in Business & Finance

Boeing raises forecast for new aircraft demand

Posted 22 June 2017 · Add Comment

Boeing has raised its forecast for new airplane demand, projecting the need for 41,030 new airplanes over the next 20 years valued at $6.1 trillion dollars.

The company’s annual Current Market Outlook (CMO) was released at the Paris Air Show, with total airplane demand rising 3.6 percent over last year’s forecast.

 “Passenger traffic has been very strong so far this year, and we expect to see it grow 4.7 percent each year over the next two decades,” said Randy Tinseth, vice president of Marketing, Boeing Commercial Airplanes. “The market is especially hungry for single-aisle airplanes as more people start traveling by air.”

The single-aisle segment will see the most growth over the forecast, fuelled by low-cost carriers and emerging markets. 29,530 new airplanes will be needed in this segment, an increase of almost 5 percent over last year. 

The forecast for the widebody segment includes 9,130 airplanes, with a large wave of potential replacement demand beginning early in the next decade. With more airlines shifting to small and medium/large widebody airplanes like the 787 and 777X, the primary demand for very large airplanes going forward will be in the cargo market. Boeing projects the need for 920 new production widebody freighters over the forecast period.

The Asia market, including China, will continue to lead the way in total airplane deliveries over the next two decades. Worldwide, 57 percent of the new deliveries will be for airline growth, while 43 percent will be for replacement of older airplanes with new, more fuel efficient jets.

Boeing’s Current Market Outlook is the longest running jet forecast and regarded as the most comprehensive analysis of the aviation industry. The full report can be found at www.boeing.com/cmo.

Forward-Looking Information Is Subject to Risk and Uncertainty 

Certain statements in this release may be "forward-looking" within the meaning of the Private Securities Litigation Reform Act of 1995. Words such as "expects," "forecasts," "projects," "plans," "believes," "estimates" and similar expressions are used to identify these forward-looking statements. Examples of forward-looking statements include statements relating to our future plans, business prospects, financial condition and operating results, as well as any other statement that does not directly relate to any historical or current fact. Forward-looking statements are based on current assumptions about future events that may not prove to be accurate. These statements are not guarantees and are subject to risks, uncertainties and changes in circumstances that are difficult to predict.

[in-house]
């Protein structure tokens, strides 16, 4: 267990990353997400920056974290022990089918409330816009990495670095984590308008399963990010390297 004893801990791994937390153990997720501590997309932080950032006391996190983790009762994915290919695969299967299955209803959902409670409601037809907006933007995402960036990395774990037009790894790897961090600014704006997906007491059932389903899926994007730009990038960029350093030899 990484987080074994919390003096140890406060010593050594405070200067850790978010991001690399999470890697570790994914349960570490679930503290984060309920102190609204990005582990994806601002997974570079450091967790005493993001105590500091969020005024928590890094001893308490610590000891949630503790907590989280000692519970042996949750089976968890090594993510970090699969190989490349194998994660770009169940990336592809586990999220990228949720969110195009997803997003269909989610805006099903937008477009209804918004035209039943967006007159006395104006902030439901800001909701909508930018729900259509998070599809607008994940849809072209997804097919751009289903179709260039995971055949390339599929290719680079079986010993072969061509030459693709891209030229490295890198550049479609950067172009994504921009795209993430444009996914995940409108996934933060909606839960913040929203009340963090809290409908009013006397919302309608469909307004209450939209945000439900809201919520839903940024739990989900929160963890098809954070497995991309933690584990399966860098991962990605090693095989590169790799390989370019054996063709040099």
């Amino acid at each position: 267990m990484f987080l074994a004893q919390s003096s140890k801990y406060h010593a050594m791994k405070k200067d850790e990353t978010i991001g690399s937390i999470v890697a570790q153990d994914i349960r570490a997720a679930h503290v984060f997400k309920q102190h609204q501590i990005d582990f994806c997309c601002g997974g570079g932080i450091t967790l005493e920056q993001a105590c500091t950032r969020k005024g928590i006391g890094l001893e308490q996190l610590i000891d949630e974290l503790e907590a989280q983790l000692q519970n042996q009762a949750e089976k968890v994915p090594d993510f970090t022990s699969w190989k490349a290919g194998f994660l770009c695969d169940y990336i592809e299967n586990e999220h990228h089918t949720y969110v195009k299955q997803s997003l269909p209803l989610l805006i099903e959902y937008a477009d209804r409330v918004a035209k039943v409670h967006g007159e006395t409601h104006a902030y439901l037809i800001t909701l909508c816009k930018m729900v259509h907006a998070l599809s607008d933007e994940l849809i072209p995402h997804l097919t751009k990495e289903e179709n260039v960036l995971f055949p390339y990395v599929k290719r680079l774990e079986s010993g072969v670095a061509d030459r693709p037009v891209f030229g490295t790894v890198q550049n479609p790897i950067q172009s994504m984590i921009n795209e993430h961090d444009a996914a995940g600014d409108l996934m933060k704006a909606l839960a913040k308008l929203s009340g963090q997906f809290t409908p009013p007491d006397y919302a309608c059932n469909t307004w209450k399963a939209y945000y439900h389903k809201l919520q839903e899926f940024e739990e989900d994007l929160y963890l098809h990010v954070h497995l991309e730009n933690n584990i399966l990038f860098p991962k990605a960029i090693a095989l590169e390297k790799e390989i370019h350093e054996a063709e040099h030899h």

Many factors could cause actual events to differ materially from these forward-looking statements, including economic conditions in the United States and globally, general industry conditions as they may impact us or our customers, and other important factors disclosed previously and from time to time in our filings with the Securities and Exchange Commission. Forward-looking statements speak only as of the date they are made and we undertake no obligation to update or revise any such statement, except as required by law.

 

 

* required field

Post a comment

Other Stories
Advertisement
Latest News

Garmin introduces the GFC 600H helicopter flight control system

Garmin has launched the GFCTM 600H flight control system for helicopter owners and operators – a breakthrough in cost-effective technology that reduces pilot workload and improves mission effectiveness.

IATA: Sub-Saharan Africa continued to make strong progress on safety

The International Air Transport Association (IATA) released data for the 2017 safety performance of the commercial airline industry showing continued strong improvements in safety.

Ethiopian becomes Africa’s first A350 full-flight simulator operator

Ethiopian Airlines has achieved yet another milestone, becoming the first A350 XWB Simulator Operator in Africa and among the few in the world.

Swaziland seeks to diversify network through subsidised ops

Following the collapse of the Swazi Airways venture before it ever even launched flights, the Swazi government is now courting South African carriers over their interest in connecting Manzini King Mswati III Int'l to various cities

Algerian minister confirms bids submitted re cargo market tender

Algerian Minister of Public Works and Transport, Abdelghani Zaalane, has confirmed that four bids have been submitted to government regarding the proposed liberalisation of the country's air cargo market, reports ch-aviation.

AHRLAC based Bronco II launched

The newly created company Bronco Combat Systems (BCS) USA, announced today the launch of the Bronco II aircraft, which is based on Paramount Group's AHRLAC aircraft (Advanced High-Performance Reconnaissance Light Aircraft).

Aviation Africa SK18418
See us at
Global Aerospace BT010518Aviation Africa BT18418